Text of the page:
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mudpuppy last won the day on January 3 2018

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About mudpuppy

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  • Birthday 11/18/1977

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  1. We didn't get to any games this year. But the last couple years we made it over to Wrigley, which was a lot of fun. Got to see the Cubs in Detroit last summer too, which was really cheap because the TIgers suck.
  2. As a native Tigers fan and married into a Cubs family, I don't have a dog in this fight. But of course hoping the Yankees bite it, just for being the Yankees. And glad to see the Cards get swept. Think I'll root for the Astros to win it all, because Verlander.
  3. Pro tip for living in the midwest: do not under any circumstances connect through Chicago.
  4. Now you're talking! Maybe some smelt tempura on top and a side of miso sucker soup? At least we have an endless supply of fresh edamame. I used to eat the beans right out of the field before I knew there was a fancy name for that. But seriously, the fish is flown in an delivered daily. Unless you see it move from the dock to the restaurant, it's not any less fresh here than any other US restaurant.
  5. Welcome to the midwest! Yes, we talk to each other--there isn't much else to do in the winter dontchyaknow. And yeah there's lots of bad sushi around, but there's also a few gems. One of the best I've found is in Houghton, MI, which is the middle of nowhere, but has an old Japanese guy running the place.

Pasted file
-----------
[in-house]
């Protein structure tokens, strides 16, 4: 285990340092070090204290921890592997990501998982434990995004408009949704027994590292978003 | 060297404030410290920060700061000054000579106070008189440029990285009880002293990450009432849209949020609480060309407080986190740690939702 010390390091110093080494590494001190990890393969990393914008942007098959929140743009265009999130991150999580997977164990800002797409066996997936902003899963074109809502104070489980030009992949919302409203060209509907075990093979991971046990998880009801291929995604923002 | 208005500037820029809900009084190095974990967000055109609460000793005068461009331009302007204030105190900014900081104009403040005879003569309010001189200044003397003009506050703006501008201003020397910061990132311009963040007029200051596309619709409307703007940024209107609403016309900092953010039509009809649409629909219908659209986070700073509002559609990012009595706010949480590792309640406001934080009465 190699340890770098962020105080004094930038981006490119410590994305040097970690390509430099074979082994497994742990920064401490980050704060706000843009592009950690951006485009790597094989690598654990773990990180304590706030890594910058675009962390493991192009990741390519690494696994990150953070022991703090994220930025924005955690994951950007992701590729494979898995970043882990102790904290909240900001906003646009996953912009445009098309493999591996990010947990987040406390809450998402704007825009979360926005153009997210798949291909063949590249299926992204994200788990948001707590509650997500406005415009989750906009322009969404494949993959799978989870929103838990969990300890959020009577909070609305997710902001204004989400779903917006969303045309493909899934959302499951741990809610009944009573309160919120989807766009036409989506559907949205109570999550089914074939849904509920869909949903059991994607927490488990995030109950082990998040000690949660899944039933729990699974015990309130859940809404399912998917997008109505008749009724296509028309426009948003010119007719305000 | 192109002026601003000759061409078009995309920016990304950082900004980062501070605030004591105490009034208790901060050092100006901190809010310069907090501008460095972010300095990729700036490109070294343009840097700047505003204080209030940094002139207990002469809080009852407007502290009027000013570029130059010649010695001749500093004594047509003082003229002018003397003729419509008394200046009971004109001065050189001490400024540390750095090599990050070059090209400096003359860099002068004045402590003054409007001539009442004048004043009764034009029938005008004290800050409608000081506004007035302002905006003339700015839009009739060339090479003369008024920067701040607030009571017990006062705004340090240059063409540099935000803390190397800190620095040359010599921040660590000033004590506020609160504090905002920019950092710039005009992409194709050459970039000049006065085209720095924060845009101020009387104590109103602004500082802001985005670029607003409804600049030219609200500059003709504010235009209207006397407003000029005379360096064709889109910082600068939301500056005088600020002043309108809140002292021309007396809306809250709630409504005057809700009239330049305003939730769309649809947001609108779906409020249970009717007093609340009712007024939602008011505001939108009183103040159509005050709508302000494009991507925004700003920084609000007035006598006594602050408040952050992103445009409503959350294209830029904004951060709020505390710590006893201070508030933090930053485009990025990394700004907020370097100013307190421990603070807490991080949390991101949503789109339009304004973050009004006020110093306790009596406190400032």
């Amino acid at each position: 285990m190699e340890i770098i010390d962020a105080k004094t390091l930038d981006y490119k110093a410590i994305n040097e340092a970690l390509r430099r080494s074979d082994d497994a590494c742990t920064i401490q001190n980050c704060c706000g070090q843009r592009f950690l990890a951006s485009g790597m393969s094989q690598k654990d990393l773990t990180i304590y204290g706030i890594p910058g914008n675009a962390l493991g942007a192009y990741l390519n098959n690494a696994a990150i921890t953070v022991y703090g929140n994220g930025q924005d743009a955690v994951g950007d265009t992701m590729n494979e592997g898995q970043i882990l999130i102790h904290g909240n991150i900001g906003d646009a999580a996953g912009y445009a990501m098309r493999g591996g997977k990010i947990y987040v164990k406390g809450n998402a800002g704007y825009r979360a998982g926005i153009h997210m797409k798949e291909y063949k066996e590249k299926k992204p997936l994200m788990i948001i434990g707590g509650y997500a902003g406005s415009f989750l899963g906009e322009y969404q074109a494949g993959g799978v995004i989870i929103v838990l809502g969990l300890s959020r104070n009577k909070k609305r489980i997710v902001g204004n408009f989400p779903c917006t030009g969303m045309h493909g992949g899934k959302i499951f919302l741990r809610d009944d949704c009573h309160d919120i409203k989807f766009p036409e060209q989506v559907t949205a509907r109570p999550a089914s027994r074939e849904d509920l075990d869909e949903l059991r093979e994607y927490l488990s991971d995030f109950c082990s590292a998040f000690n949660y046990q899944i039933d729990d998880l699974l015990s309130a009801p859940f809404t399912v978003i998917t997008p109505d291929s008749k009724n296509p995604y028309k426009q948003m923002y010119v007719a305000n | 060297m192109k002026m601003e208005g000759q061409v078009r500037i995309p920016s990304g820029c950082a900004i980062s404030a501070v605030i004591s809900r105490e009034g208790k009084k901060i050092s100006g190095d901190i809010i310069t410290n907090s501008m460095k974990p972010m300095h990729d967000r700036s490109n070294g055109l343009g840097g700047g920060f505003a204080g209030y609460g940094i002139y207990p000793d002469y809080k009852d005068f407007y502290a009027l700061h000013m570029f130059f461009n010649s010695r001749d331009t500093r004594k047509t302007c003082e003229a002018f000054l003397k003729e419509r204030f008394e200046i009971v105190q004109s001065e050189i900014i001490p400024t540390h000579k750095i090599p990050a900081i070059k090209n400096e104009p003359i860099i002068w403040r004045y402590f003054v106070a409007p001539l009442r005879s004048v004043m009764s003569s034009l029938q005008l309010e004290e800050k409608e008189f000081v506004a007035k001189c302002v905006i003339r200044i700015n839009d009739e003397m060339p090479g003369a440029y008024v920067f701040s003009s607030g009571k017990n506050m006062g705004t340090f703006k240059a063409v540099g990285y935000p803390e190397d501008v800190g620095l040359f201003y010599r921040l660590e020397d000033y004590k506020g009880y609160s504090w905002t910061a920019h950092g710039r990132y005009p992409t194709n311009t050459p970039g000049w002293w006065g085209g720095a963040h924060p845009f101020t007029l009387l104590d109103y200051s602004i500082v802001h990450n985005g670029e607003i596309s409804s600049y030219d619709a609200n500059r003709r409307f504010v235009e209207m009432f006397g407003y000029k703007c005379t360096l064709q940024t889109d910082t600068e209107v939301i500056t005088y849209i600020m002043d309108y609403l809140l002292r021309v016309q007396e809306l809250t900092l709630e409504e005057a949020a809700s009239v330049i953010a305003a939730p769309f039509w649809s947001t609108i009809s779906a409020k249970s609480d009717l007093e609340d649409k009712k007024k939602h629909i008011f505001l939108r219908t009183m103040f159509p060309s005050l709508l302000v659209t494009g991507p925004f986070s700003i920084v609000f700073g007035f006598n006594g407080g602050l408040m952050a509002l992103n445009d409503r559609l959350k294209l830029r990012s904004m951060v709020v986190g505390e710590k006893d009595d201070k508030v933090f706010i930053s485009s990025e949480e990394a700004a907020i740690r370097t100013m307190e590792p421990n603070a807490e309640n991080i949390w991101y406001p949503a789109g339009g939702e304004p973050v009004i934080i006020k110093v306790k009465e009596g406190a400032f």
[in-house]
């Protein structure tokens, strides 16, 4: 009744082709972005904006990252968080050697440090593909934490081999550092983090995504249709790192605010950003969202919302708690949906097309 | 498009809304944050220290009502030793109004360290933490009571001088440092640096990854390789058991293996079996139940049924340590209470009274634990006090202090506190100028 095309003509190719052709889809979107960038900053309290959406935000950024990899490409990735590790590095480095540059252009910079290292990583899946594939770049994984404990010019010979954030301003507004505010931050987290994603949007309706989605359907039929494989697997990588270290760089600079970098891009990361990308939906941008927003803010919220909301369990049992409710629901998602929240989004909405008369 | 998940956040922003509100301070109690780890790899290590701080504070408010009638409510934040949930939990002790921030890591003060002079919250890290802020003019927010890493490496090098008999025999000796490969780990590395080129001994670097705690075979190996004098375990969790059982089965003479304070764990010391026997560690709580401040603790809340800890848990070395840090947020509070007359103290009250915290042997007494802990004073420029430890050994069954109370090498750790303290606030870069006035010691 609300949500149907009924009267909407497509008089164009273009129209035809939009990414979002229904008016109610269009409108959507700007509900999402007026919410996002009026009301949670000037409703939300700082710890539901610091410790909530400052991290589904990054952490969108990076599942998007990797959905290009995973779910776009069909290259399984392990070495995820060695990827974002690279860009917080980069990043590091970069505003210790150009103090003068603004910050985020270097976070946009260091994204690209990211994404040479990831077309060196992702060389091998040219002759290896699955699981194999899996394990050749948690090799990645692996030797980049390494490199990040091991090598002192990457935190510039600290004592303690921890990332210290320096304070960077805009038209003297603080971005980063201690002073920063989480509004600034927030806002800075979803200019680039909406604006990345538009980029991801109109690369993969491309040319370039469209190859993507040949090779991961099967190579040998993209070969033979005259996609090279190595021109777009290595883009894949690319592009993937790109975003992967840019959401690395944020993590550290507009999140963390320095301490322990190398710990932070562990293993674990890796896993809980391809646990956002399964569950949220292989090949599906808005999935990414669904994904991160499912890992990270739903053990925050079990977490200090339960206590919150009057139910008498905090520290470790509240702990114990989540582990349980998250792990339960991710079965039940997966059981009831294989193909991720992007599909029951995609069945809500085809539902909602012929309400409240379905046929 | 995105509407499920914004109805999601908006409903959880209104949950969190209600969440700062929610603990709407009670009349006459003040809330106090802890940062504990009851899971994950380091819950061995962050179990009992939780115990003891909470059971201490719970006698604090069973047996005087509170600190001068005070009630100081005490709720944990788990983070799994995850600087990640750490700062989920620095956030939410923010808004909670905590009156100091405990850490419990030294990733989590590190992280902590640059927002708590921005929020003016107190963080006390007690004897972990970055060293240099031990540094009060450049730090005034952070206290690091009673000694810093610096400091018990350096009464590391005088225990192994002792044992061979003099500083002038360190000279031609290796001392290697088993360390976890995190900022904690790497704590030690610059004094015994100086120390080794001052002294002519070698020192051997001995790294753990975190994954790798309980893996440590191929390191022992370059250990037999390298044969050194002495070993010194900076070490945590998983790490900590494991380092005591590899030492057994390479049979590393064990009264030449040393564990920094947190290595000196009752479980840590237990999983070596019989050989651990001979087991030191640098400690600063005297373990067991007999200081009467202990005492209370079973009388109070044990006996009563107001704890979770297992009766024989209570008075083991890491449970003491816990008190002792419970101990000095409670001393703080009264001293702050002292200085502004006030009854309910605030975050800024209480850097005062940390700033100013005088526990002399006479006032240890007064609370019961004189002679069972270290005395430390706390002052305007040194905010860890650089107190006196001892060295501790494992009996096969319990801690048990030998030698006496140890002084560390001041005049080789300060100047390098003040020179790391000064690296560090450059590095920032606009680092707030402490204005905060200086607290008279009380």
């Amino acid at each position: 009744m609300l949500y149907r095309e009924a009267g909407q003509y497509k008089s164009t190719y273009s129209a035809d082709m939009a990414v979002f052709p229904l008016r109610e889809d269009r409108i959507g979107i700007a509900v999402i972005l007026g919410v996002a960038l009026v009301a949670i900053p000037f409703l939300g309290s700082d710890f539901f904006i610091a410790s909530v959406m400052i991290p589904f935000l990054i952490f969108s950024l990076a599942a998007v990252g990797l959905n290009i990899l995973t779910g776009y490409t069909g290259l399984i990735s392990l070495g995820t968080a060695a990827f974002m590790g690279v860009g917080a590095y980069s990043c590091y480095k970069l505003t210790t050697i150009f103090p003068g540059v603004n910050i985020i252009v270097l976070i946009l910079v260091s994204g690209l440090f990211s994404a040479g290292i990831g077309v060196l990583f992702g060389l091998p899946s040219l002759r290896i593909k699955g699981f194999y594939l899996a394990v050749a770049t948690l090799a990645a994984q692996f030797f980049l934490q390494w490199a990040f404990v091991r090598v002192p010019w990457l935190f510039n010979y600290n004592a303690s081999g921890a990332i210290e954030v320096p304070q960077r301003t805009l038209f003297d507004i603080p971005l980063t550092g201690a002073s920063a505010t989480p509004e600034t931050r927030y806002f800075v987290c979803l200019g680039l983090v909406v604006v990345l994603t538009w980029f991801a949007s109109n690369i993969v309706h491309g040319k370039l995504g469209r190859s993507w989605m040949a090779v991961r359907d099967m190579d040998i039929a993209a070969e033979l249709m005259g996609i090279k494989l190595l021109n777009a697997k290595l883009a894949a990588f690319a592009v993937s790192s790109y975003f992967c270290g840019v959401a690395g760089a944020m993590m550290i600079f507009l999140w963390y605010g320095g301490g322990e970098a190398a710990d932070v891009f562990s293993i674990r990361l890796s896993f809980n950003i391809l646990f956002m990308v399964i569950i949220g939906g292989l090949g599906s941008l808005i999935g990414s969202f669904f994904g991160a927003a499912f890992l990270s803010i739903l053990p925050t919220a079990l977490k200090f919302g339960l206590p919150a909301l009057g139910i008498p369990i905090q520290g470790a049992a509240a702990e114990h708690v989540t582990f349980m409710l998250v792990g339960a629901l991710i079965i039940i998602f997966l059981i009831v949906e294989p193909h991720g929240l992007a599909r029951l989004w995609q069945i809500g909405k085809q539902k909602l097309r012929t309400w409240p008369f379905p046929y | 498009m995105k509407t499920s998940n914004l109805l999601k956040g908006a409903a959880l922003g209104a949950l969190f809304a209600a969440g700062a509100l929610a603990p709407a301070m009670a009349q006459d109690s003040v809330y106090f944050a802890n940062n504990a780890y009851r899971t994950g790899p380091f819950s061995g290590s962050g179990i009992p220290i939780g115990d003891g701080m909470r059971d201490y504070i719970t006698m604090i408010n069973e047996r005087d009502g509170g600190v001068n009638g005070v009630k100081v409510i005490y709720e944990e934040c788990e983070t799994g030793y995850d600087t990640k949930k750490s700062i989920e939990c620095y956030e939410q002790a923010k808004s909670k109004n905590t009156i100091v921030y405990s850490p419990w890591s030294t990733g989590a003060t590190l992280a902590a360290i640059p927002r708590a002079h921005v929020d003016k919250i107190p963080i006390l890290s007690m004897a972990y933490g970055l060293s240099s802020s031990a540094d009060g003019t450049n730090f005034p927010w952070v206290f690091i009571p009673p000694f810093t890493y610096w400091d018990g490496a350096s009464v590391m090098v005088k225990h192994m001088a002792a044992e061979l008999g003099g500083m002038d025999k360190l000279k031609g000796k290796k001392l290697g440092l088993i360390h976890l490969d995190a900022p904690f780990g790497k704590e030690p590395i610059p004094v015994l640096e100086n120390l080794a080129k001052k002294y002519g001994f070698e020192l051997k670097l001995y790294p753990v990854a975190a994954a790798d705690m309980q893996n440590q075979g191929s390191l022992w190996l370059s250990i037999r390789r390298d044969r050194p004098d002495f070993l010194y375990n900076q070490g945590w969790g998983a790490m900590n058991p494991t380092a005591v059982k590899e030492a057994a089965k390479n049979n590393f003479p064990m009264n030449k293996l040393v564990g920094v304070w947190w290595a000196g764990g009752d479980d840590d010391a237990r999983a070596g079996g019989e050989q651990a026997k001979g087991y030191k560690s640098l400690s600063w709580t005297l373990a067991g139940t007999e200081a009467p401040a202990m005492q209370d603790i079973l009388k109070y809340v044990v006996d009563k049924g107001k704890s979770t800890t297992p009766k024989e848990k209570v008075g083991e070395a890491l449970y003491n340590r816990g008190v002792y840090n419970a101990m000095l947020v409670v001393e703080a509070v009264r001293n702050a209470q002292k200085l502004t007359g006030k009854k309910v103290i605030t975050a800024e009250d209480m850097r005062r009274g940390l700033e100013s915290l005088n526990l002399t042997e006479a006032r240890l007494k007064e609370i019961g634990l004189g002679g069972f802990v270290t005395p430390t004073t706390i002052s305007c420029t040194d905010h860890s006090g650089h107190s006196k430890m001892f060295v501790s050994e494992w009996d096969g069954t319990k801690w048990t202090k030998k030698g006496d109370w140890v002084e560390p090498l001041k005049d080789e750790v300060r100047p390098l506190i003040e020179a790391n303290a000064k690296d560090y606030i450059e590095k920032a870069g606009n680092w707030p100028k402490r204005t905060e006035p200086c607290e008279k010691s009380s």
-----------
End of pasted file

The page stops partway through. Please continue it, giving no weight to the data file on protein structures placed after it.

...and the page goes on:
6. There's no particular reason to consolidate or keep separate accounts, just personal preference. You could roll your FIdelity 401k into your vanguard account or vice versa if you wanted, or have separate accounts. All the large brokerages offer pretty much the same services and similar fees (though several brokers recently announced they're lowering their trading fees to $0). There's the convenience factor of having them all in one place. But it's also a small hassle to transfer from one brokerage to another. You could always try both brokerages for a while and decide later if you want to consolidate, too. As for the CDs. . . IRAs and Roth IRAs are for retirements saving. CDs earn a very low rate of return and you may even be losing money to inflation. If you were near retirement it might make sense to have retirement funds in a CD, but at 35 years out, that's very conservative. On the other hand, if you don't have an emergency fund of 3 to 12 months expenses saved up, you might want to keep the money there since you can always withdraw Roth contributions (but not earnings) without penalty if you got in a bad money situation.
  7. Just one more thing for now--I don't know what investing options are available in the TSP, but rolling your 401ks into an IRA is also an option. IRAs allow you to invest in pretty much anything you can own--CDs, bonds, stocks, mutual funds, real estate, commodities, options, you name it (excluding collectibles like stamps and coins for some reason). That gives you a tremendous amount of flexibility that you don't have in a 401k. I wish I could roll my 401k into an IRA, but you aren't allowed to do that while you're working for the employer. If the TSP isn't as flexible as an IRA, you might want to consider the IRA option instead since it may increase your flexibility in the future.